Happy Nice Time People's Lisa Needham has the story of the shitstorm surrounding Ani Di Franco right now. Seems Di Franco was hosting a very expensive "Righteous Retreat" for aspiring songwriters. Which is fine, you know. If you think blowing over a thousand bucks to spend time with Ani Di Franco and Ani Di Franco's friends is going to make you a better songwriter, this is America and you have the right to do that. The problem comes with the location of the retreat: It was to happen at The Nottoway Plantation and Resort, a huge Louisiana slave plantation that's currently trying to whitewash its history by referring to the slaves as "a willing workforce" on its website. The backlash against Di Franco started on Saturday, reports the Daily Dot:
“I feel sorry for not only Ani, but all the women who look up to her and think of her as a leader or pioneer in feminism,” wrote Ayana Ivery on the retreat’s Facebook wall. “I feel sick,” added commenter Sandra Karlsson. “And [ashamed] of white women claiming to stand up for equal rights but [still] hold on to their white supremacy and ignorance. If this was on Europe it would be similar to holding the event on the sites of the Holocaust. What an immense disrespect!”
Di Franco canceled the retreat with a long passive-aggressive note on her website saying, in part:
i imagined instead that the setting would become a participant in the event. this was doubtless to be a gathering of progressive and engaged people, so i imagined a dialogue would emerge organically over the four days about the issue of where we were. i have heard the feedback that it is not my place to go to former plantations and initiate such a dialogue.
Seattle poet Buddy Wakefield was a major player in the Righteous Retreat, and he posted a Facebook rant that makes Di Franco's response look graceful and friendly in comparison:
Howdy shitstorm e'erybody! As a Righteous Babe who was naively excited to participate in this event I'm not necessarily able to make a comprehensive public statement today due to spinning full plates and a cruddy case of the crud. Until I or Ani or Toshi or anyone else are able to respond from our personal perspectives on the blunder, I think it'd be most productive for y'all to continue assuming the absolute worst, don't you dare ask thoughtful questions as to how this really went down, venomously insult Ani and her years of efforts, then write as many demolishing statements and articles as possible in an effort to eternally shackle her to this oversight. If forgiveness is off the menu, consider compassion and the possibility of extenuating circumstances before discounting 20+ years of sincere activism. I think it's pretty safe to say all the artists involved are amply bummed about the situation, and that your hateful approaches/vitriolic statements/narrow understanding of how things transpired have safely arrived to our inboxes. I happen to know that given all the facts I/we were otherwise not privy to, Ani is cancelling. You can all go feed on someone else's mistakes very soon.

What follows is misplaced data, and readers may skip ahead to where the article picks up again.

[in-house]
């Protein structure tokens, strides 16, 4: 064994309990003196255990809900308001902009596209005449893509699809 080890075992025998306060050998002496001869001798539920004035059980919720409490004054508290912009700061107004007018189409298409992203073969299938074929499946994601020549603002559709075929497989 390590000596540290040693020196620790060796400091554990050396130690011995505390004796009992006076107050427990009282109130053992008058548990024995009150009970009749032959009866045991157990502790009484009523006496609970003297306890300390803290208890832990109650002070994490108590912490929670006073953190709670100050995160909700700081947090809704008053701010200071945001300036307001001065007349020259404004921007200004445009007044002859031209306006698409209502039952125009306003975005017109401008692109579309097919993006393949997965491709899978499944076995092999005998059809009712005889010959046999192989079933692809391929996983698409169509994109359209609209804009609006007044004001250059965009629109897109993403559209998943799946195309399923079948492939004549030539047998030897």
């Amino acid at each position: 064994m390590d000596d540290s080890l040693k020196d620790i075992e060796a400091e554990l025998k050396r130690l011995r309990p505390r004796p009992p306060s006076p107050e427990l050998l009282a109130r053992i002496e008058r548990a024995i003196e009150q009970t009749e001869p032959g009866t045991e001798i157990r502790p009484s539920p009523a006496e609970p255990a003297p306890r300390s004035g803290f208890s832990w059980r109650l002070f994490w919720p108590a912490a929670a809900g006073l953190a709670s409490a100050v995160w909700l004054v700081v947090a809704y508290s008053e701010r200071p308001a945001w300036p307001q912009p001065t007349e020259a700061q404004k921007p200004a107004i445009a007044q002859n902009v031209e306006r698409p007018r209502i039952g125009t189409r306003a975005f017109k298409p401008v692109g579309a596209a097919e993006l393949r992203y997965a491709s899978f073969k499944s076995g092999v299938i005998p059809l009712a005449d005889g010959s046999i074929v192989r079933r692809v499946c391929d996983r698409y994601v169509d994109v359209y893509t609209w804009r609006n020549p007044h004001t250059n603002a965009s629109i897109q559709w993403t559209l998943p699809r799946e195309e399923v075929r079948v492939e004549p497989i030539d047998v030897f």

Wakefield comes off the worst in all of this, with his claims that "20+ years of sincere activism" should protect he and his friends from criticism, followed almost immediately with his charges that people who criticize he and his friends are "hateful" and have a "narrow understanding" of the situation. To contextualize: Wakefield is lamenting the cancellation of a luxury songwriting retreat. Is this really the ideal spot on which to plant a flag and take a stand?
(Thanks to Slog tipper Joshua for the Twitter heads up.)
UPDATE 10:21 AM, 1/2/2013: It's worth noting that Wakefield has responded in the comments:
Hi All. It's worth noting that my knee-jerk reaction was directly aimed at that predictable, repetitive voice which seems eager to bury public figures at any level when questionable activity arises. It most certainly was not at people of color. After watching individuals on Facebook, mostly within the poetry community (largely white), contribute heavily to a common backbiting momentum we've all witnessed, I unfortunately reacted to that. I had known about the shit storm for only a matter of hours. I had no idea about the two weeks of unanswered-questions-turned-outrage that had been allowed to build. I ran into the room without looking, wielding humor for the lowest common denominator in an effort to get folks to stand down until a comprehensive statement could be made. It was grossly ill-timed and ineffectual to say the very least. I did not register how broad that stroke would be. I'm embarrassed, and made two thorough [unreported] apologies the moment perspective poured in to that same thread, mortified by the fact that it reads like a totally dismissive white bread burn aimed at people of color. For the resurfaced habit of reacting, without yet having the grace to consistently sit with negativity before addressing it, I am guilty. I am otherwise listening and learning continuously with regards to privilege and race. I acknowledge that what I said hurt many friends and acquaintances. I deeply apologize. I commit to learning what it means to being a better ally, and I recommit to gentleman practice. I know this statement doesn't speak to everything, though I'm willing. I'm easy to find. I will be personally reflecting on all of this for quite some time regardless. Warmest regards, Buddy Wakefield
PS Please, white people, do not rally around me on this, especially on internet forums. It serves no one well on the matter.